Apple iPhone 8 Review
So the iPhones 8 have been around for a short while now, and we wanted to get our hands-on time with one before it became obsolete by its bezeless overlord, the iPhone X. All the phones, being the 4.7″ iPhone 8, the 5.5″ iPhone 8 Plus and the astonishingly good looking iPhone X were all announced at the same Keynote session, yet the iPhone 8 came to market first. I was baffled on why Apple would even bother releasing the iPhones 8, but then the age of the £1000 smartphone reigned over us, and it became clear.
The iPhone 8 at the time didn’t seem worth it. But on closer inspection, there are a few things that Apple have done wonderfully. Taking a look at the physical phone, nothing has changed from the older housing of the iPhone 7 except the back. The entire phone is now made of glass which is a bid to push wireless charging onto the world. Wireless charging, also known as Qi charging is beginning to pop up everywhere: Starbucks tables, Ikea furniture and even in newer vehicles.
The full glass idea though is a strange one. Although it’s coated with Gorilla Glass 5, and meant to be tough, I still can’t shake that feeling that a drop onto one of the phone’s corners will send a heart stopping shatter through the device. And then once again, another trip to your local high street’s mobile phone repair centre for a costly repair. The iPhone 7’s aluminium rear fared better, and in my opinion looked a little nicer, in terms of breakability.
Everything you may expect in terms of design is still there. It has a metal band around the outside, the home button with haptic feedback still resides in the centre, there’s still no headphone jack and the bezel has seen minimal improvement since the release of the iPhone 6 many years ago. Since the iPhone X will be with us very soon now, I suspect that this is the last time that the iPhone will follow this outdated design.
The screen for one has had a bit of an overhaul, and while it’s still not hitting those full HD resolutions – coming in at 1334 x 750 – there is now what’s called TrueTone taking over colour gamut of your screen. It’s been designed to adapt to your surroundings. If you’re in a dimly lit room, the phone will ultimately lower the brightness and turn it a colder tone. If you’re in the blaring sun, the brightness will rise and produce a warmer looking tone. The technology that drives the screen is still IPS. I have no idea why Apple haven’t opted for OLED here, as Samsung and LG are already doing so and producing some wonderful phone screens.
There is one big aspect on where the iPhone shines. Its Bionic A11 chipset processor and the newer 12 megapixel camera. The processor according to Geekbench scores is the fastest on the market at the moment with it coming in at 4210 on a single core processor and 10034 on a multicore processor. If we compare that to a Samsung Note 8, the score for a multicore processor came in significantly less at 6479. That’s insane. Who would have thought it. It’s just a shame that there is no 4K and no OLED technology. Instead we have to suffer 720p… in 2017!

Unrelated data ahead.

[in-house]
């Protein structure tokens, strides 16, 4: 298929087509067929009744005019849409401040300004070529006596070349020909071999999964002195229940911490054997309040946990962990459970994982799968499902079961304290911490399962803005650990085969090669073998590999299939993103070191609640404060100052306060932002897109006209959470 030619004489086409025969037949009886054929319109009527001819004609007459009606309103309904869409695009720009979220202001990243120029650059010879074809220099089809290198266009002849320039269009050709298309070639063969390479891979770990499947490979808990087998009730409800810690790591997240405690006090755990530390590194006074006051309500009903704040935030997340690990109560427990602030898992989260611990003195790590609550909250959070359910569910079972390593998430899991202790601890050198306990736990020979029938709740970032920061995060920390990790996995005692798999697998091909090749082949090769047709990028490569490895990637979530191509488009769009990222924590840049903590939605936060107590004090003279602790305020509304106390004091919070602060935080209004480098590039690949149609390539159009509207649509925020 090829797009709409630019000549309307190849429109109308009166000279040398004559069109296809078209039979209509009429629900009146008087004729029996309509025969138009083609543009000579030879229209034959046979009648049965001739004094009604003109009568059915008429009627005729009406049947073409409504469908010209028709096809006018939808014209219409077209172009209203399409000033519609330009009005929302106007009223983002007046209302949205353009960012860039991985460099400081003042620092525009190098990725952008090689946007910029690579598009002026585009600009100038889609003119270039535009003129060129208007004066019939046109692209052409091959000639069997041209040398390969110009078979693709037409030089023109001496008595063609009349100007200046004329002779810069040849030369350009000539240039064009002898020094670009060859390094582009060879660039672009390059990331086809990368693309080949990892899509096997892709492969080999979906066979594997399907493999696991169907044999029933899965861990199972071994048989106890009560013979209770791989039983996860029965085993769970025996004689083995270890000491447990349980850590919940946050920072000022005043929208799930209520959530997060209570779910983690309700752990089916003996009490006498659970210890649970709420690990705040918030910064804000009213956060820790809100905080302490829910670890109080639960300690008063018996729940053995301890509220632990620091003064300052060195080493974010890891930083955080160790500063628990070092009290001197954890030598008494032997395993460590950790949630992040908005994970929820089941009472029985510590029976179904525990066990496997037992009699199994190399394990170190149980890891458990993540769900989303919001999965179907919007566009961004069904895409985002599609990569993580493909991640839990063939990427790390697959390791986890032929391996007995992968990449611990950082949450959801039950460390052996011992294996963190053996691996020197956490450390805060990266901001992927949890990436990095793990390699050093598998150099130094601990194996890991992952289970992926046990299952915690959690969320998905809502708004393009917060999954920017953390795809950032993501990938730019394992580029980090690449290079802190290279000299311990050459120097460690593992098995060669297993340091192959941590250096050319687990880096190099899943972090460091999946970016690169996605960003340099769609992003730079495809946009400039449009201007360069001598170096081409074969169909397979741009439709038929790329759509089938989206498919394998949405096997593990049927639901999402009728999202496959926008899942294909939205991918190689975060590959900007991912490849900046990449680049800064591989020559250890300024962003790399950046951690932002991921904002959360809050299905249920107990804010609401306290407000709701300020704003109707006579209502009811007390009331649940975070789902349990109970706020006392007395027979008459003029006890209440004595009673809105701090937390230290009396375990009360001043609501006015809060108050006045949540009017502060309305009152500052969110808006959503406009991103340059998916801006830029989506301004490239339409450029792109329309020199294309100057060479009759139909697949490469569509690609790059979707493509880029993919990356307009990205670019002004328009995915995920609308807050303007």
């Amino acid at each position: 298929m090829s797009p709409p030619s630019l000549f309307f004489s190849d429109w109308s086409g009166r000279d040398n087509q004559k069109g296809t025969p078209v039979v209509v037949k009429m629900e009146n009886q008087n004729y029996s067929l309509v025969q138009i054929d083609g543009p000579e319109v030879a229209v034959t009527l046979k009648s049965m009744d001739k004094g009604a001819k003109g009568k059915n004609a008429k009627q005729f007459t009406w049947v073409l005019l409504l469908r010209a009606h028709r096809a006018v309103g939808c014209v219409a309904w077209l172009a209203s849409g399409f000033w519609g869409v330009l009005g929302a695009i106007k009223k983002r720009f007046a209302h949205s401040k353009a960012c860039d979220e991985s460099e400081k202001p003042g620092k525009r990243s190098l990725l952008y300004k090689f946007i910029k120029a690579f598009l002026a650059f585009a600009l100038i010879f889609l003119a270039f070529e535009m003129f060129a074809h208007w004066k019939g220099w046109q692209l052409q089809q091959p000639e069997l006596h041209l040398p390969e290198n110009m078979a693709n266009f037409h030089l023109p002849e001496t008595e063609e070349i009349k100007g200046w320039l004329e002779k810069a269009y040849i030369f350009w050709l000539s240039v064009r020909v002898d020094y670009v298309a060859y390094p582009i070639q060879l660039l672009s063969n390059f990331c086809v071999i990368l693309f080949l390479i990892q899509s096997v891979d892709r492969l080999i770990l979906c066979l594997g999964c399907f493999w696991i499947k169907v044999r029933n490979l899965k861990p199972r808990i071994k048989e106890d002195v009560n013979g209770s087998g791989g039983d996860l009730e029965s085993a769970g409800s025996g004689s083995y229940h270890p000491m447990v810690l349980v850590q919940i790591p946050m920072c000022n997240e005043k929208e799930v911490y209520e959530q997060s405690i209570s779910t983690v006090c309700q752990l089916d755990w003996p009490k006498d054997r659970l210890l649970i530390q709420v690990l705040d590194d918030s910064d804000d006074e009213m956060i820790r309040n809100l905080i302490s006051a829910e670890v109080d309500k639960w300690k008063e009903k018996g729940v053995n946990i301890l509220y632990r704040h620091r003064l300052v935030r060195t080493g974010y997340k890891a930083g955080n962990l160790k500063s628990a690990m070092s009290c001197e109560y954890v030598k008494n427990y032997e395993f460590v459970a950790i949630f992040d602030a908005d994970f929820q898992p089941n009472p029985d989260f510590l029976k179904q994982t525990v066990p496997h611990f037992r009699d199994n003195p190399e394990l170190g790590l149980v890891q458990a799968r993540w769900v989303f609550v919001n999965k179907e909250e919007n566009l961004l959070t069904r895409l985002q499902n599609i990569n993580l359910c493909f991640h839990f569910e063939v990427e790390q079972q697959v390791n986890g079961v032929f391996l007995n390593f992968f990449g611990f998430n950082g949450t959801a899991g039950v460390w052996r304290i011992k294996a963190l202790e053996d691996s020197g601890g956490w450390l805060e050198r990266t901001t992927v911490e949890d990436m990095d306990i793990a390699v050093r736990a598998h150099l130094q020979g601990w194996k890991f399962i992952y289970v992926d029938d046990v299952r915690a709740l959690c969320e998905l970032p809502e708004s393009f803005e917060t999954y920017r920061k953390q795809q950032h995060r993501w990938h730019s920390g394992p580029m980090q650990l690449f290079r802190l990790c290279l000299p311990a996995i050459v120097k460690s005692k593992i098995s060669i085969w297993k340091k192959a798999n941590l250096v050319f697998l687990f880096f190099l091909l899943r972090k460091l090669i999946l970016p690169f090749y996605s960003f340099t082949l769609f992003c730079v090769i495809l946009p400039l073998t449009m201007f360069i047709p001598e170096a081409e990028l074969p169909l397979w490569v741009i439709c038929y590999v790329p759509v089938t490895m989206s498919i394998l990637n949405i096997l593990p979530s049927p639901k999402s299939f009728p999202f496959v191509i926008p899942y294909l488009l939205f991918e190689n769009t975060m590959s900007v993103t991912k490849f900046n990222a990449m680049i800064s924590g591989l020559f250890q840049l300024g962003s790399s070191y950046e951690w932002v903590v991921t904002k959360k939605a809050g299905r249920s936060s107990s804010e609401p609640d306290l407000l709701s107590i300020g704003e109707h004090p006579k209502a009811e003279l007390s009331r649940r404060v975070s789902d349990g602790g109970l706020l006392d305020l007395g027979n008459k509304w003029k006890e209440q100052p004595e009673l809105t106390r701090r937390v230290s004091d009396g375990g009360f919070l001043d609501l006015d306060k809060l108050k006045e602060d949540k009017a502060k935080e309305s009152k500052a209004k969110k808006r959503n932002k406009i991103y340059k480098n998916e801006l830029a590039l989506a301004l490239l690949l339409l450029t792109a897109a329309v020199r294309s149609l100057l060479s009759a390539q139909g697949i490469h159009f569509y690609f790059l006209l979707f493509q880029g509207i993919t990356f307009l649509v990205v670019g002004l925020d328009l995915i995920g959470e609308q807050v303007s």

Moving onto the 12 megapixel camera, and we’re impressed. Paired with the A11 chip, the camera definitely performs. Take this camera to a busy nightclub dancing in the centre of the room, bashed by other people’s shoulders, and you’re still able to pull of some pretty wonderful selfies. Inside the rear camera is a single 12-megapixel lens with an aperture of f/1.8. It’s pretty fast, and takes some truly sharp images. All photos are automatically set to HDR as default, and in most cases works. There were a couple of times I thought things like reds were a little oversaturated for my liking. The optical image stablisation works well, and even when capturing video, you can get some smoothish looking pans.
The biggest issue this camera faces is in low-light scenarios. I took a few shots under what I would call dull, and the iPhone 8 found it very hard to focus onto my subject. On the few photos that actually came out okay, it wasn’t that the photo was noisy, it just didn’t look very sharp, or sharp enough compared to daylight photos.
The video camera has had some major improvements. You can shoot full 4K at 60fps, and even full HD 1080p slow motion at 120fps which is incredible. It doesn’t touch the slow motion of something like a Sony XZ Premium that we reviewed earlier, but for that sharp 1080p slomo goodness, you can’t really go too wrong with this. Augmented Reality worked pretty accurately actually, and really marks the future of smart phones and AR. I feel this is Apple’s heavy push into the AR market. Although apps are pretty limited at the moment, it won’t be long until there are a whole host of AR apps available. Angry Birds in your living room anyone?
With all of the new additions this phone has taken on, it’s hard not to recommend it over the competition. But with the new iPhone X so close now, half of me is saying save your pennies and go for one of them. The iPhone 8 just felt a little dated. We’ve seen it before. Yes there’s a better processor and camera, but with the likes of Samsung dominating with their bezeless S8, Apple should have possibly changed up the design a bit and not just stick a glass panel on the back. This phone truly feels more like an iPhone 7S than a brand new handset range. The iPhone X is definitely a phone of the future, if you can stomach the £1000 price tag. If not though, don’t worry. The iPhone 8 still offers enough for Apple fanboys to sink their teeth into. We were sent the new iPhone by mobile phone network Giffgaff, so make sure you head over to their website to check out their latest pricing.